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Ministry of Agriculture, Food and Rural Affairs

Winter Gourd

Other Common Names Include:

Cham kwa, Chinese Preserving Melon, Chinese Winter Melon, Christmas Melon, Dong gua, Doongua, Mogwa, Ton kwa, Tougan, Tung qwa, Wax Gourd, Wax Melon, White Gourd, Zit kwa.

Latin Name: Benincasa hispida

Plant Family: Cucurbitaceae

Close Relatives: Cucumber, gourd and squash

Uses and Markets: Culinary (Chinese, Indian and Southeast Asian cuisine): mature fruit sold whole or by the slice used to make soup or is stuffed and baked or stir fried.  In China, different varieties are preferred for different purposes.

Winter gourd: plant and fruit Winter gourd: fruit
Production Life Cycle in Ontario


Hardiness Zone


Special Notes

Soak seeds in hot water (45-55°C) for 20 minutes, then in warm water for 24 hours.  Some cucurbit crops respond well to season extension techniques including plastic mulch. For more information on season extension, refer to the General Agronomics section.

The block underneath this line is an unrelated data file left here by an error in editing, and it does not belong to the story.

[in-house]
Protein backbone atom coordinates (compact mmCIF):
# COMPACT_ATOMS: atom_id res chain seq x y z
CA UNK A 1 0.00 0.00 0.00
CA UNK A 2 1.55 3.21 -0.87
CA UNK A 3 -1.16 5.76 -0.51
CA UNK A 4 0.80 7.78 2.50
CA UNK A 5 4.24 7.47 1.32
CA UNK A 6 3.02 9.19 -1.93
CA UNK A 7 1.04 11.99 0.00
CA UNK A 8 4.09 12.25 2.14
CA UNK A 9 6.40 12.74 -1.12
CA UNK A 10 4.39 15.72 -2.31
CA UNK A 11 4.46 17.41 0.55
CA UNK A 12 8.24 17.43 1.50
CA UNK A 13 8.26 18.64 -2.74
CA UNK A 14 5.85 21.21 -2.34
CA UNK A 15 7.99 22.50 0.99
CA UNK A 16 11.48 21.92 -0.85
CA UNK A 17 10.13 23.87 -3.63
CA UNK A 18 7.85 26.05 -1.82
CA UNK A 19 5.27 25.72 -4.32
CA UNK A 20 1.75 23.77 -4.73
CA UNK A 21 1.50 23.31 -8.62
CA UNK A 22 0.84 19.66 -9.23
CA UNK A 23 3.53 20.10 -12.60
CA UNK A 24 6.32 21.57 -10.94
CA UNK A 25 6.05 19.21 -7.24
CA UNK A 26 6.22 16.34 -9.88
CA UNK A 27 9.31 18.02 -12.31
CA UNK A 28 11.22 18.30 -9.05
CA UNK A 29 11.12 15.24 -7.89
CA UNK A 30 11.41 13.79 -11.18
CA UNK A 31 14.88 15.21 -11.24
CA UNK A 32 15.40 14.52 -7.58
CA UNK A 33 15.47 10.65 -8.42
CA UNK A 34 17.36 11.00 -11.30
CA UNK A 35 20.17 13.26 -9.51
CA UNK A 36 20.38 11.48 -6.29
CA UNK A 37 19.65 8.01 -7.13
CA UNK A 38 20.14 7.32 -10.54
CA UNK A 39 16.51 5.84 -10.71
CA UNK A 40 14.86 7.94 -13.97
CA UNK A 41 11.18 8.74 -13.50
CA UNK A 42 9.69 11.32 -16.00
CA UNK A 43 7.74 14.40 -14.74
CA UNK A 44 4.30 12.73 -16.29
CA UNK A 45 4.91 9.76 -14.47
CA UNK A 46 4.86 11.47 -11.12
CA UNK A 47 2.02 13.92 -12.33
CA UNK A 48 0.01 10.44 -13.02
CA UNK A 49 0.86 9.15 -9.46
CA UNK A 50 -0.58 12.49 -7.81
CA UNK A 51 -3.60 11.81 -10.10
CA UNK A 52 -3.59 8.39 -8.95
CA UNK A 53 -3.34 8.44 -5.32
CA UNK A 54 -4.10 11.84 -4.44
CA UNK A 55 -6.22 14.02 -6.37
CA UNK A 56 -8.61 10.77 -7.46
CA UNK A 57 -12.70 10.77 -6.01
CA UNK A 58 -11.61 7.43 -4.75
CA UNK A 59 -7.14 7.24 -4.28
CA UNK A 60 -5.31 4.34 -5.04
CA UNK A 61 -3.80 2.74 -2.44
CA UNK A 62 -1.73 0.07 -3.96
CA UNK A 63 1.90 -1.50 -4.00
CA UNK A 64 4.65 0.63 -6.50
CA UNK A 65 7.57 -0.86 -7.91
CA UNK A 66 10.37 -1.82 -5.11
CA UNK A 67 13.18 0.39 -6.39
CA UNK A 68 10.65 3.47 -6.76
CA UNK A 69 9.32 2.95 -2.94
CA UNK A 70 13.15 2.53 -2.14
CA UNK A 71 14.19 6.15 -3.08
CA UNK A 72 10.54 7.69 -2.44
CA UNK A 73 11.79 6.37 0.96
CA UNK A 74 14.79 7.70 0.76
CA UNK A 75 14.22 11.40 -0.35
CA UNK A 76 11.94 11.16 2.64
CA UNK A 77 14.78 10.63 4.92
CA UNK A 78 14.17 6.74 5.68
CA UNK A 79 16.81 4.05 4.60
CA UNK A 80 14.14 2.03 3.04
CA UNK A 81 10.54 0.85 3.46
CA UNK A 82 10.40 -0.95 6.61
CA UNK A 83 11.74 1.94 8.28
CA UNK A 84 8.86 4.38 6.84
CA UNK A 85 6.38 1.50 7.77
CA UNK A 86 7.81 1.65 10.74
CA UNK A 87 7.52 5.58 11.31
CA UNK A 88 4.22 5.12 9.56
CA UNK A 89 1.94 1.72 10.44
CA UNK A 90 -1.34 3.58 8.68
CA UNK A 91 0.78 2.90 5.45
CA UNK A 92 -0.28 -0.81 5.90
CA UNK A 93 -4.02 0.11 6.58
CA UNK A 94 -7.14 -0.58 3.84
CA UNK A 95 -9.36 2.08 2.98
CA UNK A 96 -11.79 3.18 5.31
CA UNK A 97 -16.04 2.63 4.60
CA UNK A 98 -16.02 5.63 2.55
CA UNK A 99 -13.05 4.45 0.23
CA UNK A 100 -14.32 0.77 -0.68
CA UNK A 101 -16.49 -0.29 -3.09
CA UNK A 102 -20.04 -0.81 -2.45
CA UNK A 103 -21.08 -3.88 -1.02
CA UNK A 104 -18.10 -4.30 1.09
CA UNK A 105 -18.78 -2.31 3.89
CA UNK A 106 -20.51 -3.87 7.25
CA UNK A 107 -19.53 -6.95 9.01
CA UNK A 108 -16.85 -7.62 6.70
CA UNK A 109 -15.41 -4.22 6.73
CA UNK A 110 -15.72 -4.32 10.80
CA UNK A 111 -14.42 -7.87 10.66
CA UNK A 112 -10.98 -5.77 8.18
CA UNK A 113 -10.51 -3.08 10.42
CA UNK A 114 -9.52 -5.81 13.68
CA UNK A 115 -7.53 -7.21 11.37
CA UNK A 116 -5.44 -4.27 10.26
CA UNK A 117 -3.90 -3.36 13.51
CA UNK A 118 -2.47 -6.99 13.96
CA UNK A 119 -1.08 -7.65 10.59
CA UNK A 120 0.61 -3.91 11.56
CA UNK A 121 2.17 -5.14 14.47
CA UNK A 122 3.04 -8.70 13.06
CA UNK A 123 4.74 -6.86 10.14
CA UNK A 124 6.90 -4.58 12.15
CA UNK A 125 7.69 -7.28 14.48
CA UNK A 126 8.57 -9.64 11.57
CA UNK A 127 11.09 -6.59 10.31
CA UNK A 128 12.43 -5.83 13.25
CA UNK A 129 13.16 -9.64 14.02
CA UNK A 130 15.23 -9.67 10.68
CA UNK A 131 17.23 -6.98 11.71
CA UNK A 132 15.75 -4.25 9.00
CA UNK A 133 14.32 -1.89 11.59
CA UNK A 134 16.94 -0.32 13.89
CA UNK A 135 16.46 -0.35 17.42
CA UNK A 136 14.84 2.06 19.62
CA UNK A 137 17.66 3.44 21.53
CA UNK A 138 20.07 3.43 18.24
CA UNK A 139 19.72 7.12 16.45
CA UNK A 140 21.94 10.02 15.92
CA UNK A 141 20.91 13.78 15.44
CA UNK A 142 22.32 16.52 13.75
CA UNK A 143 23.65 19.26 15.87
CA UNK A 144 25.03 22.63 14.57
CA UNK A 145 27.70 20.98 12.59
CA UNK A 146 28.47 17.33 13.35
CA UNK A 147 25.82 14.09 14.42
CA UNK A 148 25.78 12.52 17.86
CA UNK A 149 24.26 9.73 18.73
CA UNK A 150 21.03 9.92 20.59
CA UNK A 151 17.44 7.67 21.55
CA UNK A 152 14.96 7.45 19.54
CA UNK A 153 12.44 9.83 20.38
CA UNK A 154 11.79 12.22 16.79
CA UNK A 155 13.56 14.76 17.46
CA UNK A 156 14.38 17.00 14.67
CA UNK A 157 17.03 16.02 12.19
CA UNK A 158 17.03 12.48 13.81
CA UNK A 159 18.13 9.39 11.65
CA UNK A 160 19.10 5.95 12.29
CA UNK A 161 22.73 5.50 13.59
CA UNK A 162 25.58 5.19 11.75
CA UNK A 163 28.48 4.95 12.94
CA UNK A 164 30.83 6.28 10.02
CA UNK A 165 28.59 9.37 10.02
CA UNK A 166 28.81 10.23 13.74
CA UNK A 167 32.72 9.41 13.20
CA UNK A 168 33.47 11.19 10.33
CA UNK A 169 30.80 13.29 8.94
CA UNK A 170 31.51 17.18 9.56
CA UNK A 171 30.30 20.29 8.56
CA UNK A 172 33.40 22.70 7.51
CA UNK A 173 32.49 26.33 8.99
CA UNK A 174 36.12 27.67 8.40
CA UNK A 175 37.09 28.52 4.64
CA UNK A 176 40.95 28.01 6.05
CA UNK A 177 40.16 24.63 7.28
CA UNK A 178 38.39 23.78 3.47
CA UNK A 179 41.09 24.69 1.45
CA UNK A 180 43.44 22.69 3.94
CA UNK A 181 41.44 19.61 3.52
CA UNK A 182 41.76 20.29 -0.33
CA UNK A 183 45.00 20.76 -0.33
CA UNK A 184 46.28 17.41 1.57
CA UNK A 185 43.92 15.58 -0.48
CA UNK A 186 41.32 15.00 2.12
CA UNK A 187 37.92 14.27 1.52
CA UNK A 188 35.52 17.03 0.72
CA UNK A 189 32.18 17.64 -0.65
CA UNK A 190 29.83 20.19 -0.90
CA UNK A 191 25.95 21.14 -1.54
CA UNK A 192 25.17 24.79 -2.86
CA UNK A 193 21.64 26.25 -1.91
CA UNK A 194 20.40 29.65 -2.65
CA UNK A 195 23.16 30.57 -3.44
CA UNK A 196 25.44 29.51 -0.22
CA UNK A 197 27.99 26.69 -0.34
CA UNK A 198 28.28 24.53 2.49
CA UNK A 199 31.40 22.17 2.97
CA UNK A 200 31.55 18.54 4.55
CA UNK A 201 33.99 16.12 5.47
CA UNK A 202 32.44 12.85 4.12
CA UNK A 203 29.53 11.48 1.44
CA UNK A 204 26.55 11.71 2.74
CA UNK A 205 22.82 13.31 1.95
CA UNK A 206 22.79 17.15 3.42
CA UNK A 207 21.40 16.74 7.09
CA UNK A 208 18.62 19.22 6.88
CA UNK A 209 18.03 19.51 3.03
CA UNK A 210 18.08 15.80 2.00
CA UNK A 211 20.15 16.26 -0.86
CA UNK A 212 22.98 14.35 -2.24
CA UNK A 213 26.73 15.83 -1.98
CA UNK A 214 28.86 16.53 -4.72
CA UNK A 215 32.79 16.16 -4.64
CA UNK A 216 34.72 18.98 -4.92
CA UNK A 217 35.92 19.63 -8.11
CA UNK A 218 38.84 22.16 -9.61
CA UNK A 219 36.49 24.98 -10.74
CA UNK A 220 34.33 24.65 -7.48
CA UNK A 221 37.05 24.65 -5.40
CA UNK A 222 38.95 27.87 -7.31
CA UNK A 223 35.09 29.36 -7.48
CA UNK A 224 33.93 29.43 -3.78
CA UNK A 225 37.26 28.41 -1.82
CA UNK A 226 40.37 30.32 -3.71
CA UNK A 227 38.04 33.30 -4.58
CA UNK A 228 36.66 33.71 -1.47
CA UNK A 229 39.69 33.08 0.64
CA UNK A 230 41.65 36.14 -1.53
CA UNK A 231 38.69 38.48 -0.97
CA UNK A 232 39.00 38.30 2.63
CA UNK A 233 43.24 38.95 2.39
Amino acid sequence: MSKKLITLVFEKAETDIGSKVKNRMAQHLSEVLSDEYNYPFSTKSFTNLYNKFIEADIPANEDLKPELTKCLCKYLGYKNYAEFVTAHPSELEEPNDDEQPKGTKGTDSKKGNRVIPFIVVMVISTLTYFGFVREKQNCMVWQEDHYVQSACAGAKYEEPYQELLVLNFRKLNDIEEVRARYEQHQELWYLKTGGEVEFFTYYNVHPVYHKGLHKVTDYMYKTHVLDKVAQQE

Propagation method

Most commonly by transplants from seeds, less commonly by direct seeding.

Greenhouse Seeding/Propagation Dates

Late April or early May.

Field Seeding Date:

After last frost.

Field Transplanting Dates

After last frost, 3-5 weeks after greenhouse seeding.

In-row spacing

50 cm-3.0 m

Between row spacing

1.2 m or more

Optimal Soil temperature at planting

Delay planting until the soil temperature is 15°C or higher.  The optimum soil temperature range at planting is 25°C-30°C.


Apply up to 110 kg/ha N. Broadcast 65 kg/ha N and all the phosphate and potash required prior to planting. Sidedress the remainder of the nitrogen before the vines start to run. On sandy soils, a second application may be necessary after the vines begin to run. Click here for phosphorus and potassium application guidelines and for more information on specialty crop fertility.

Soil type

Well-drained soils.

Soil pH


Special requirements for growth habit